Your "Muffin Top" Produces a Bigger Baby

Pregnancy weight gain increases birthweight

/ Author:  / Reviewed by: Joseph V. Madia, MD

(RxWiki News) Are you convinced that your muffin top isn't hurting anyone, so there's no need to lose it? Think again. A new study shows that packing on extra pounds is bad for your baby - even if you're not pregnant yet.

University of Oslo researchers found that mothers who gain weight before and during pregnancy have heavier babies.

And during pregnancy, a weight gain of 22 pounds (10 kg) raised birth-weight by 8 ounces (224 g).

"Gaining excess weight is bad for your baby."

The research team also found that women with more education had the heaviest babies. Women with 17 or more years of education (college and beyond) had babies that weighed 3 ounces (79.2 g) more than women with nine years of compulsory education or less (which is equivalent to high school).  

The team looked at 58,383 pregnant women over a seven-year period, comparing their body mass index (BMI) against their weight change during pregnancy.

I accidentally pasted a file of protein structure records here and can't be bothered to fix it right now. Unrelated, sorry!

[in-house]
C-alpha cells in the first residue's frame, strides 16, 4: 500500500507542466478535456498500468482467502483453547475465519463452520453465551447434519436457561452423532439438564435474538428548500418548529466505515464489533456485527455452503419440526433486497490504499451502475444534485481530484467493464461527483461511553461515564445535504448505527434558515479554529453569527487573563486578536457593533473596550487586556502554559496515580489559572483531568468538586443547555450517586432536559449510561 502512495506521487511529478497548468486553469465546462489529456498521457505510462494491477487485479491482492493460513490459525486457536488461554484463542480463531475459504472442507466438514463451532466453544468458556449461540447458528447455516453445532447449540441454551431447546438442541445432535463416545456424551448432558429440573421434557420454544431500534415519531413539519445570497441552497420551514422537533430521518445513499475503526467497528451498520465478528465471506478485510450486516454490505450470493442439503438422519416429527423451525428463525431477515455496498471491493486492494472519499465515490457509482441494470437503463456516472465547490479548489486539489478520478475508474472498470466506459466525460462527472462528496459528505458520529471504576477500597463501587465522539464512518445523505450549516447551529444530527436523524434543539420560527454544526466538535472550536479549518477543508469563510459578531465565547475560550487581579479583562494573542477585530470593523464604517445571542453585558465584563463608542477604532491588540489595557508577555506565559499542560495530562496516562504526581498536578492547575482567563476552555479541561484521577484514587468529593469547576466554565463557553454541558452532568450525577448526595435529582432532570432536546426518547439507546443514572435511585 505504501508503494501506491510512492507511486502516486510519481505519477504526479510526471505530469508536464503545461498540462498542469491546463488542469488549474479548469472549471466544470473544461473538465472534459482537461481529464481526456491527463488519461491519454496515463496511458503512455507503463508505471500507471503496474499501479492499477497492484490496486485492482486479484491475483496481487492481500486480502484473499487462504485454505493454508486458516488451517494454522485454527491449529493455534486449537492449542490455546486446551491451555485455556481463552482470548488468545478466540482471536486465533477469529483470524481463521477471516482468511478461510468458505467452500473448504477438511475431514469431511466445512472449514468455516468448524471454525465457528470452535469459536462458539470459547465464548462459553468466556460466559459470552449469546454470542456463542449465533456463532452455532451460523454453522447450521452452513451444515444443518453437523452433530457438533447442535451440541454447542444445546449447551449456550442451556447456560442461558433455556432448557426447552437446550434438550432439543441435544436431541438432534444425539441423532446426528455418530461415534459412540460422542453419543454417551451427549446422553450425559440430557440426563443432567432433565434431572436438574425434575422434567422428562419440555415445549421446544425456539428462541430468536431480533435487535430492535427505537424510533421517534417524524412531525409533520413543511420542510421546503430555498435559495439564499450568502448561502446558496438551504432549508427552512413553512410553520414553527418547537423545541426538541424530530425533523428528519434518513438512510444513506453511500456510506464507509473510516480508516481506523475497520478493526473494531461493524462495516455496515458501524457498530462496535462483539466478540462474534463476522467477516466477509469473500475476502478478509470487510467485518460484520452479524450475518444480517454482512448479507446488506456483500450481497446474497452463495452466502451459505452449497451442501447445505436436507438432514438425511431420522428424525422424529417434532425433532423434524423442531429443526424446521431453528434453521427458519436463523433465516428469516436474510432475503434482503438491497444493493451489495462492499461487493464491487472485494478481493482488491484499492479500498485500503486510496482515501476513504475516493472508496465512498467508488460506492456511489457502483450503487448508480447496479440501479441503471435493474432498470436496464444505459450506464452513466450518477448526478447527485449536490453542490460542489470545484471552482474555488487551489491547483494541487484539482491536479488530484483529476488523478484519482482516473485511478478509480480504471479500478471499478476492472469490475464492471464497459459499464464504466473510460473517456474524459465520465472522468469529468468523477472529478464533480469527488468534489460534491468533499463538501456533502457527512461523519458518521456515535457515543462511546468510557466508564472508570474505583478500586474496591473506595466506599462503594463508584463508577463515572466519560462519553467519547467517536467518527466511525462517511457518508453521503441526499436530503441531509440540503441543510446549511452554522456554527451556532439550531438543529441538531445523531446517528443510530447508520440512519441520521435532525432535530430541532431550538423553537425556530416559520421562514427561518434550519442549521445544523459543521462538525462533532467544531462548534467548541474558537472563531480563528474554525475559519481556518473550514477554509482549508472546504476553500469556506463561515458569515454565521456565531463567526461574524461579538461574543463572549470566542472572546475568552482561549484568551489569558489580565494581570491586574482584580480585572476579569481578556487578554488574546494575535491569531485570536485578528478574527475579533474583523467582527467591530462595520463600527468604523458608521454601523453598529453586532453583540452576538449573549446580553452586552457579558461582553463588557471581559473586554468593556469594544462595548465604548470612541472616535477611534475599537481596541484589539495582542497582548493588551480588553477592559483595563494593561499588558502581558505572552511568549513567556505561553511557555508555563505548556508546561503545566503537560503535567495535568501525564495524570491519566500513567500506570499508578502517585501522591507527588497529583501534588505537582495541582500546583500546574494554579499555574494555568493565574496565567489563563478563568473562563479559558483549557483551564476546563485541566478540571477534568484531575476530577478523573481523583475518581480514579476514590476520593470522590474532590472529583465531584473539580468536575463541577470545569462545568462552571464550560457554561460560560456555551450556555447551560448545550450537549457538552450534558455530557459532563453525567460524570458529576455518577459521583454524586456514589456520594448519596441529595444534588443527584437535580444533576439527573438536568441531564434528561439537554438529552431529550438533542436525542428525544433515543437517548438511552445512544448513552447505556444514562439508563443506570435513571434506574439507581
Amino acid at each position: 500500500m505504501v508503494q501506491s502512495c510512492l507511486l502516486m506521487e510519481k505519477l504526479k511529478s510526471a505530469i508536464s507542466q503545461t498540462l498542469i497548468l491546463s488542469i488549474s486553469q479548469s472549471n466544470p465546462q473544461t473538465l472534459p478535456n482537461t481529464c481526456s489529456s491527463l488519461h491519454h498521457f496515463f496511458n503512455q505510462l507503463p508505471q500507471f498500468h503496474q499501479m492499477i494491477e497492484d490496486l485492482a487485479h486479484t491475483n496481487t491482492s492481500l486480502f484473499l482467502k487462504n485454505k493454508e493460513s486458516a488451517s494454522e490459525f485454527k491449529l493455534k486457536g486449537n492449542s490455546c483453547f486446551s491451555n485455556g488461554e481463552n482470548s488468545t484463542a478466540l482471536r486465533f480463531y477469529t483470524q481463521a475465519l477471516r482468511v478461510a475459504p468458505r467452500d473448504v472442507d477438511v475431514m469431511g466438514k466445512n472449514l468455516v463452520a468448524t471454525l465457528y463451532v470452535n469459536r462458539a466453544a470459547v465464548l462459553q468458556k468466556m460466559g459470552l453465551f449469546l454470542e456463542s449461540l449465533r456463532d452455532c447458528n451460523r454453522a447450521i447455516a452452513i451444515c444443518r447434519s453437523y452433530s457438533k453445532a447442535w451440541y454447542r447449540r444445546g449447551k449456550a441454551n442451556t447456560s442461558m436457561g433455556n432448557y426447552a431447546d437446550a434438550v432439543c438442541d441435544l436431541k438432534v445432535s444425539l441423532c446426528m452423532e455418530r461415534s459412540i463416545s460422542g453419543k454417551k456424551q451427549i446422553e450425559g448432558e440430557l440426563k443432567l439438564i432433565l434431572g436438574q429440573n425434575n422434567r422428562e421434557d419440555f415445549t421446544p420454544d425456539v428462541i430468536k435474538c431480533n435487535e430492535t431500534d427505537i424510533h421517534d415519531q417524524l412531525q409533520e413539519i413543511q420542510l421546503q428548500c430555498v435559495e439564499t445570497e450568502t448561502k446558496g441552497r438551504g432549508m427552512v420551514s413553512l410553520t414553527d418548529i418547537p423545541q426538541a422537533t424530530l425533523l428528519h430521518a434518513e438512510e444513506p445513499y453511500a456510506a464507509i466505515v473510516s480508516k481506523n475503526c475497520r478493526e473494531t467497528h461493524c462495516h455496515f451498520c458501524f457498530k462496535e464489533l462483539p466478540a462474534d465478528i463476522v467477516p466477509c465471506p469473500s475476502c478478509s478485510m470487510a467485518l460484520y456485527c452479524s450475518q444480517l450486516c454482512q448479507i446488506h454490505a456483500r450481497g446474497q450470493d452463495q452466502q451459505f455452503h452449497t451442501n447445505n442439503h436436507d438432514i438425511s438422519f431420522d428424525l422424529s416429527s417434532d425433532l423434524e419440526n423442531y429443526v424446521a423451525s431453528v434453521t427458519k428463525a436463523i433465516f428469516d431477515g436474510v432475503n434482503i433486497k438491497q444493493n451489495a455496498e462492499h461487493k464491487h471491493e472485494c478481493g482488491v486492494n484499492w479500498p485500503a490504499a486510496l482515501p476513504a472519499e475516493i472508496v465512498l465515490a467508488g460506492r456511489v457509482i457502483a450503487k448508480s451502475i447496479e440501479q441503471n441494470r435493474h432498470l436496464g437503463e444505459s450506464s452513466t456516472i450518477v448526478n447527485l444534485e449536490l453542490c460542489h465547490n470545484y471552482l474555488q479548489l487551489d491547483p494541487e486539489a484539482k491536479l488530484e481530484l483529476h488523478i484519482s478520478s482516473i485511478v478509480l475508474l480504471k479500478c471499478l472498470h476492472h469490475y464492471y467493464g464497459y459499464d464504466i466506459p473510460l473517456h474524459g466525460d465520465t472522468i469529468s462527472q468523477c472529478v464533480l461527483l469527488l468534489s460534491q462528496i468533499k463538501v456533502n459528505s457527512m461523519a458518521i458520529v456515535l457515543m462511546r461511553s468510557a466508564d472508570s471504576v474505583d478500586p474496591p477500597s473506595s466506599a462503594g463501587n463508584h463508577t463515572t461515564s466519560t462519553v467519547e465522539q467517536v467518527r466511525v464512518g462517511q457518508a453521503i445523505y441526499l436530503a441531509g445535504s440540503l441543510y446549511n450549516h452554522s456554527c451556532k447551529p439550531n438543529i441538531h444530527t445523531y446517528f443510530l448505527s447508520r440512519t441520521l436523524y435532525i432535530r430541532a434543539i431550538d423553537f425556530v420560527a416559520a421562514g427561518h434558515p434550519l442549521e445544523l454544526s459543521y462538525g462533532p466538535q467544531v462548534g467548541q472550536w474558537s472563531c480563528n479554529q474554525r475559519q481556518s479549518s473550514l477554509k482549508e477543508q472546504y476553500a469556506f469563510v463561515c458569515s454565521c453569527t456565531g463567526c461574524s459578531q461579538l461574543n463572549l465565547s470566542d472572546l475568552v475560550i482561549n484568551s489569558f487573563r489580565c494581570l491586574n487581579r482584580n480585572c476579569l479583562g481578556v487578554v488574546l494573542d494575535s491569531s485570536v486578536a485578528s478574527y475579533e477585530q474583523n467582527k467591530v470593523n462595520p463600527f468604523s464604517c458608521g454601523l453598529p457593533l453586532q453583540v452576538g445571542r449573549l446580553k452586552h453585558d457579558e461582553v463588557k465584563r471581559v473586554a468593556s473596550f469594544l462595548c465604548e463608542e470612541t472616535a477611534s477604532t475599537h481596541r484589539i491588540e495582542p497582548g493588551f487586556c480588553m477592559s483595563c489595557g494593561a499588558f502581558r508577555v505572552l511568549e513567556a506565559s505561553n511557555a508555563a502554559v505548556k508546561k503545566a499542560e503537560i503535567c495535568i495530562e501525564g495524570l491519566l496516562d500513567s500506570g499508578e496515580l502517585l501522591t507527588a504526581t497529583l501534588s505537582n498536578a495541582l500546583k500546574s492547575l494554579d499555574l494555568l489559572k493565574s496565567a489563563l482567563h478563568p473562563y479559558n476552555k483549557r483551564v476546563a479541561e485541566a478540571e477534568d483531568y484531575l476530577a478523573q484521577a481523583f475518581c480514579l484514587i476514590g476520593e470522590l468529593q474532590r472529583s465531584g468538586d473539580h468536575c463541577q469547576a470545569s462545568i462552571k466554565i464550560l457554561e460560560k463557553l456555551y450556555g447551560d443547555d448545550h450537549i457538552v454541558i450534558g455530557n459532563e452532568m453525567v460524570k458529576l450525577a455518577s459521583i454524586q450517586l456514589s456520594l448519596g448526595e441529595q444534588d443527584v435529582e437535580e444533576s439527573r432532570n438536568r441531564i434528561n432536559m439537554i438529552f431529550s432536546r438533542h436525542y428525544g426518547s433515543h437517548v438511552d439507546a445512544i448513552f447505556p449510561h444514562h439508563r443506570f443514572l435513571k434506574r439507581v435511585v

They found that for every 2.2 pounds (1 kg) of pre-pregnancy BMI gained before conception, the baby’s birth-weight increased by .79 ounces (22.4 g).

This indicates that more educated pregnant women - who likely have higher incomes and greater resources - are most defiant when it comes to maintaining a healthy weight. An explanation for this is unclear; the researchers did not examine the point.

It’s important to help women attain a healthy weight before they get pregnant, said Dr. Unni Mette Stamnes Koepp of the Department of Pediatrics at Soerlandet Hospital at the University of Oslo in Norway.

Additionally, mothers should only gain a moderate amount of weight during pregnancy to avoid excessive birthweight in the baby.

This may help prevent a child from becoming obese in following years, said the researchers.

Childhood obesity is a widespread problem that affects 17% of all children and adolescents in the U.S., according to the Centers for Disease Control and Prevention. The rate of childhood obesity has more than tripled in the last 30 years.

To combat the disease, many groups and officials, including First Lady Michelle Obama, have introduced nutrition programs that aim to teach children about healthy eating habits.

Obesity can lead to many long-term health problems including heart disease, prediabetes, type 2 diabetes, sleep apnea, depression, stroke, several types of cancer, and osteoarthritis.

This observational study was conducted by the Norwegian Institute of Public Health and published in the journal Acta Obstetricia et Gynecologica Scandinavia.

Reviewed by: 
Review Date: 
December 13, 2011
Last Updated:
December 20, 2011